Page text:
My biggest gripe was that I found the menus a bit convoluted. Some parts could have been a bit more intuitive. It was not an undecipherable menu, just a bit busy for my tastes.

Zombie Frontier is definitely worth a look, and the price is right for just that.

Venerable Leaderboards and Achievements Service OpenFeint to Shut Down in December

Venerable Leaderboards and Achievements Service OpenFeint to Shut Down in December

Nov 21, 2012

One of the biggest names of the early days of touchscreen mobile gaming is about to finally fade away: parent company GREE is shutting down OpenFeint, effective in December.

OpenFeint may not be as fondly remembered on Android as it is on iOS. It was the first real service to provide leaderboards and achievements, a much-desired feature. However, the platform failed to expand upon that core functionality once Game Center kicked in and became ubiquitous; while features like cloud saves were implemented by OpenFeint (and seen in games like INC which provided cross-platform saves) they never took off with developers or the public. However, the service was still purchased by GREE, and has been languishing recently as it transitions in to the GREE Platform.

However, Android has not seen the same kind of love for OpenFeint, though the service may have been one of the biggest to actually operate on the platform. But with OpenFeint going away, there’s not a comparable standard on Android that compares. GREE are pushing their service as an OpenFeint replacement, but many developers, already miffed by the fact that OpenFeint has been shut down, are loath to toss their support to GREE. Swarm, a service offering many of the same features as OpenFeint that is Android-exclusive, is making a push to be the next service in line. That other alternatives like Scoreloop are floundering or otherwise non-notable leaves these two pretty much as the only competitors in the battlefield.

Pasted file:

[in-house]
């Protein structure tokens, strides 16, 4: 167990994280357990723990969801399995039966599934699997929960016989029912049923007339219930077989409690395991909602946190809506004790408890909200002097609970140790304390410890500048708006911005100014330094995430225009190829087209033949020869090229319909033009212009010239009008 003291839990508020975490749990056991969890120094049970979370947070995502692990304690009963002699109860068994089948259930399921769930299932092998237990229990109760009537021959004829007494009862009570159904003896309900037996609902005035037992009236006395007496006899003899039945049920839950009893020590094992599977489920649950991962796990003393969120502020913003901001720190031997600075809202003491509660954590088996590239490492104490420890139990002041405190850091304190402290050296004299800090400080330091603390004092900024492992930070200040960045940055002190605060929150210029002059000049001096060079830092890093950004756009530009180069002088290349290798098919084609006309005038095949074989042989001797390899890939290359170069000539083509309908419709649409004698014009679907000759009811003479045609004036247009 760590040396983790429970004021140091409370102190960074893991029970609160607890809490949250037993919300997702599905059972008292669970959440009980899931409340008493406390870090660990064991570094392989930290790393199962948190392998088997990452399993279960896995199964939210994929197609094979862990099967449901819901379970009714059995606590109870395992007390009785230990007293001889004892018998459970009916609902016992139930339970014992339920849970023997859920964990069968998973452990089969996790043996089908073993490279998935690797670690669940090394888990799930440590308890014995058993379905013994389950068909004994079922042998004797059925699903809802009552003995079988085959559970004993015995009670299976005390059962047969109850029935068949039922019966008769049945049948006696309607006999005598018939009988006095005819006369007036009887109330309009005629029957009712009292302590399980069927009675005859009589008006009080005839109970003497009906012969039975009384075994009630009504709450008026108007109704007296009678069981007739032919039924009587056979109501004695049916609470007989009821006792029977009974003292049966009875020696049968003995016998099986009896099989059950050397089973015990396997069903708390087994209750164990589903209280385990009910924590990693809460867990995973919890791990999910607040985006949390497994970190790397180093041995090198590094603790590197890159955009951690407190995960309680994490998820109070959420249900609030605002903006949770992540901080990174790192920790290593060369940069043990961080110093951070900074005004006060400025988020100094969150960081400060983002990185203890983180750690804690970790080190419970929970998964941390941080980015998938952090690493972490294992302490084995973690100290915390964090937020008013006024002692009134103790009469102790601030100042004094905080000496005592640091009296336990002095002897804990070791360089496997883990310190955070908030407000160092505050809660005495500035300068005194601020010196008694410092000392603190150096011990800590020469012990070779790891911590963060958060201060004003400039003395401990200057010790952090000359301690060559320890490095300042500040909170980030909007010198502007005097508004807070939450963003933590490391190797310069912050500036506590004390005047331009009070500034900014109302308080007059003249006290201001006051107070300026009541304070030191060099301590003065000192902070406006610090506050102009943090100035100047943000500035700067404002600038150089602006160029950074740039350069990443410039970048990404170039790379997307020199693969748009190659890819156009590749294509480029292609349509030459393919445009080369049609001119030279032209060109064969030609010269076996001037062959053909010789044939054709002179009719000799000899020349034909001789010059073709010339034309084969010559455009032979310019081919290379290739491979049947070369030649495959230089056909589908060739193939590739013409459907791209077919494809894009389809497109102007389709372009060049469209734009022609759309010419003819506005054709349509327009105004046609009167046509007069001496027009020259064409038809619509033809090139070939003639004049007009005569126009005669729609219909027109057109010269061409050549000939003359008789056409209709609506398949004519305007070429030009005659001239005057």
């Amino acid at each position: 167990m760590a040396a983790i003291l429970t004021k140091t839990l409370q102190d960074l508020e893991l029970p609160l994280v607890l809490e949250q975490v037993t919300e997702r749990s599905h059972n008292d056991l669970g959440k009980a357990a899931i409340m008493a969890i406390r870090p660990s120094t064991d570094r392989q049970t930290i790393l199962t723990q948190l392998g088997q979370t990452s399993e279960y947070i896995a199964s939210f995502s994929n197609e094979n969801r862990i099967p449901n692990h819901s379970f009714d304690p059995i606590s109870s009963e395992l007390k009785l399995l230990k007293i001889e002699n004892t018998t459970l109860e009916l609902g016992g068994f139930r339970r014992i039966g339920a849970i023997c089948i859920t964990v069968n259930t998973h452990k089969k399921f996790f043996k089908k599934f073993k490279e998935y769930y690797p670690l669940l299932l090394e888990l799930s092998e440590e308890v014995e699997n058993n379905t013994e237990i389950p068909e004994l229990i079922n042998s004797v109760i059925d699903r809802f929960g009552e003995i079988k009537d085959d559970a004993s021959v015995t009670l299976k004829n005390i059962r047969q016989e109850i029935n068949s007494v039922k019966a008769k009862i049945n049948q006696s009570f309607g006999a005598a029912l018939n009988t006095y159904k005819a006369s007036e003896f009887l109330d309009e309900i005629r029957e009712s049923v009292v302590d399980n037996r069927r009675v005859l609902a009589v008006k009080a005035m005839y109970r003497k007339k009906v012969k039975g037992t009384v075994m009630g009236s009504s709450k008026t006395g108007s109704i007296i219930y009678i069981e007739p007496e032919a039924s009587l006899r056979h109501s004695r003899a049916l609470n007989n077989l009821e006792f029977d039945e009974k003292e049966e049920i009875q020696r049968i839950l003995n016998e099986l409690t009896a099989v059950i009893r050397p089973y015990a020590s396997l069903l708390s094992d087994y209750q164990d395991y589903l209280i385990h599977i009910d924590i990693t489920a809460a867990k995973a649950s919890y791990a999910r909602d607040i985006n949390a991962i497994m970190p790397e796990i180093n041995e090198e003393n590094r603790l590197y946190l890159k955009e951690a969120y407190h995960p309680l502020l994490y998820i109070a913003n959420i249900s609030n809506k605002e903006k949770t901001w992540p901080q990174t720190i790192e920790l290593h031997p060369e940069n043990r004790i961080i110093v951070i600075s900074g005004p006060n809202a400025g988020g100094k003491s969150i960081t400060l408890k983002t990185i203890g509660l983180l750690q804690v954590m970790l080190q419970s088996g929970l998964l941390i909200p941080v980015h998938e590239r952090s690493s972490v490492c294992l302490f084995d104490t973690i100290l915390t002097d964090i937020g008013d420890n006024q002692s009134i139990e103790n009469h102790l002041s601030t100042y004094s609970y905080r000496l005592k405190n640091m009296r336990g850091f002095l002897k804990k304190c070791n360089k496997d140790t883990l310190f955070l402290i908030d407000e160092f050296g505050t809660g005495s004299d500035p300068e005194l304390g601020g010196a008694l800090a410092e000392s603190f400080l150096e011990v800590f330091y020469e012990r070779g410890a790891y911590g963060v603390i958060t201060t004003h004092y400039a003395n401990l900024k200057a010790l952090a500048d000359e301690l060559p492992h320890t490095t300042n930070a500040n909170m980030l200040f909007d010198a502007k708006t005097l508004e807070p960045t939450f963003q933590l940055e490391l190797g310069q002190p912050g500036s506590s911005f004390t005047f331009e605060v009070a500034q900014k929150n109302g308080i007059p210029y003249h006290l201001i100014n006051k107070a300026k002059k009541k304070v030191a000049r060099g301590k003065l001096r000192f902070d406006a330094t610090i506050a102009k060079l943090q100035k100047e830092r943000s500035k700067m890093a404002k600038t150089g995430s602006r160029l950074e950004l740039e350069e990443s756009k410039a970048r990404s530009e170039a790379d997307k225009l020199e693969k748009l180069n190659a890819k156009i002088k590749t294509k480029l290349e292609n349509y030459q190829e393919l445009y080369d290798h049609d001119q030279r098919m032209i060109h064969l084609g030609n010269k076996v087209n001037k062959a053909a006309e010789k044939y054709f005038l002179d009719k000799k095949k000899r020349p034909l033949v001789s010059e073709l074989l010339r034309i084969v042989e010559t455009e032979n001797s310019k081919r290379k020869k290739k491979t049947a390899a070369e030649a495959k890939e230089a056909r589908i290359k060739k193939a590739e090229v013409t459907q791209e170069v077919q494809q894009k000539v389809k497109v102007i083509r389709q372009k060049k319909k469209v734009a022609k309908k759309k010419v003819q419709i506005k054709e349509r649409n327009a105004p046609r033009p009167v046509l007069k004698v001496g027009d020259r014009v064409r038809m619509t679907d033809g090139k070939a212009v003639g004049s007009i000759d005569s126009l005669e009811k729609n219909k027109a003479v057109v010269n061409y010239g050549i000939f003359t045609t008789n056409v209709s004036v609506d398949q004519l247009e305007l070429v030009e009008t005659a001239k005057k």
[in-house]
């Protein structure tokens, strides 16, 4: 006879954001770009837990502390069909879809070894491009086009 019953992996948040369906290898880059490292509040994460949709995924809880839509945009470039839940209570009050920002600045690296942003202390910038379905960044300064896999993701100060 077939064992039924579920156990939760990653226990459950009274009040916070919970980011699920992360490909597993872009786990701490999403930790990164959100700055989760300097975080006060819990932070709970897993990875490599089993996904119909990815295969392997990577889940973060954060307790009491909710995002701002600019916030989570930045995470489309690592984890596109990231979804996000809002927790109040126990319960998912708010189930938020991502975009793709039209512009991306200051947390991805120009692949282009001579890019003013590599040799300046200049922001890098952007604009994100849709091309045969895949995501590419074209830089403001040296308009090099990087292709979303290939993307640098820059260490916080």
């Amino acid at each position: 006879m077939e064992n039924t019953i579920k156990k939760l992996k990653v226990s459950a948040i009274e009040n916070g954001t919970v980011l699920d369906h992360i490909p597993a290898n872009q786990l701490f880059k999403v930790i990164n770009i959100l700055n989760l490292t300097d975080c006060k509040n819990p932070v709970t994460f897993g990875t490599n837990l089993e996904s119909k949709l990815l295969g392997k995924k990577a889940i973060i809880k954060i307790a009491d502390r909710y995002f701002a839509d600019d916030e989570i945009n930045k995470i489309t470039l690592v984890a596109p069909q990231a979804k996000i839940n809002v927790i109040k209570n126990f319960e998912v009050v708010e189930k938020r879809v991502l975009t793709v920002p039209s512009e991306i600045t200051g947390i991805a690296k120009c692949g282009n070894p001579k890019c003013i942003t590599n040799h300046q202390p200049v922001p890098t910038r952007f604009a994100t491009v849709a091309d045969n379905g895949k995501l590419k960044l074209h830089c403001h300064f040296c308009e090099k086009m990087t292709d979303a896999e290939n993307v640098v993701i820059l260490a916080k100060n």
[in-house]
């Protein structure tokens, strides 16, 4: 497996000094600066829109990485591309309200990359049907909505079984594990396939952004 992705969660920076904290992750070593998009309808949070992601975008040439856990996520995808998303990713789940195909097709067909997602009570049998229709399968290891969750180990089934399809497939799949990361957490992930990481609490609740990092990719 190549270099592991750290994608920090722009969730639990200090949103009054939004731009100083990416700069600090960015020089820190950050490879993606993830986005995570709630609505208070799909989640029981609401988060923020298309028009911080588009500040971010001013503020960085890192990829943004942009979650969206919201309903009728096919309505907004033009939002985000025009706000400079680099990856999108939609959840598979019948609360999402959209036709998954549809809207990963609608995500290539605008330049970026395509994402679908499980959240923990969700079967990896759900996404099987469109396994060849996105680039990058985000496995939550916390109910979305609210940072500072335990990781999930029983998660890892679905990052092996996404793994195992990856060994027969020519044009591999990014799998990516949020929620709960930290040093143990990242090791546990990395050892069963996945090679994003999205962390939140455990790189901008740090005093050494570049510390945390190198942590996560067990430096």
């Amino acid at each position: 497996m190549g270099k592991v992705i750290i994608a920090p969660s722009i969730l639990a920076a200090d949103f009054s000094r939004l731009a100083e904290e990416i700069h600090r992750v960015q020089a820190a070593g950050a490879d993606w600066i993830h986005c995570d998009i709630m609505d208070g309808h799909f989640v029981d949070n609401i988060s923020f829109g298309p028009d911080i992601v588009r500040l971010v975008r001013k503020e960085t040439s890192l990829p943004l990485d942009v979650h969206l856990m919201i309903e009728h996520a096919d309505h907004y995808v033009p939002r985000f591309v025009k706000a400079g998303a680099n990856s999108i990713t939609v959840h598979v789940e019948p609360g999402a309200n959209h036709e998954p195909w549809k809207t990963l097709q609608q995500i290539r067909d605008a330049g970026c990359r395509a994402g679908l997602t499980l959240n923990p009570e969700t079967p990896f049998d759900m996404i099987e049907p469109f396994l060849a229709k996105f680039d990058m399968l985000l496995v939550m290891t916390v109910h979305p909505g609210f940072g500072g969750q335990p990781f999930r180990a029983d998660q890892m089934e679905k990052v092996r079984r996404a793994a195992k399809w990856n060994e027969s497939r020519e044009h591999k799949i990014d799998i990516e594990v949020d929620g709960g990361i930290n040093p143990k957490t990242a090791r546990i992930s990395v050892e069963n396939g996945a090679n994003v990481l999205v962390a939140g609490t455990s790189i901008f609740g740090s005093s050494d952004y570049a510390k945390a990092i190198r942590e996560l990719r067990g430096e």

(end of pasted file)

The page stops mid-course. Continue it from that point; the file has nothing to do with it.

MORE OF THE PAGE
This would be an opportunity for Google to launch their own kind of standardized service, but the problem would be adoption, as considering how slow rollouts of new Android versions are, it could take several years before such a service became ubiquitous if implemented as an OS-wide feature. Otherwise, it’d have to be implemented as a third-party plugin much like these other services are.

The lack of a good service on Android has turned away developers like Terry Cavanagh who wanted to release Super Hexagon but didn’t find a good equivalent service to Game Center on Android. The title is now basically in limbo as he ports the title to C++, and as he waits to hire a coder to port the game to Android, instead of releasing the game compiled in Adobe AIR.

While the service may have been a redundancy in its final days, and extremely clunky on Android, as someone who’s been covering mobile games since early 2009, I remember that OpenFeint was a huge deal, and it should not be forgotten because it served an important role in the history of mobile gaming.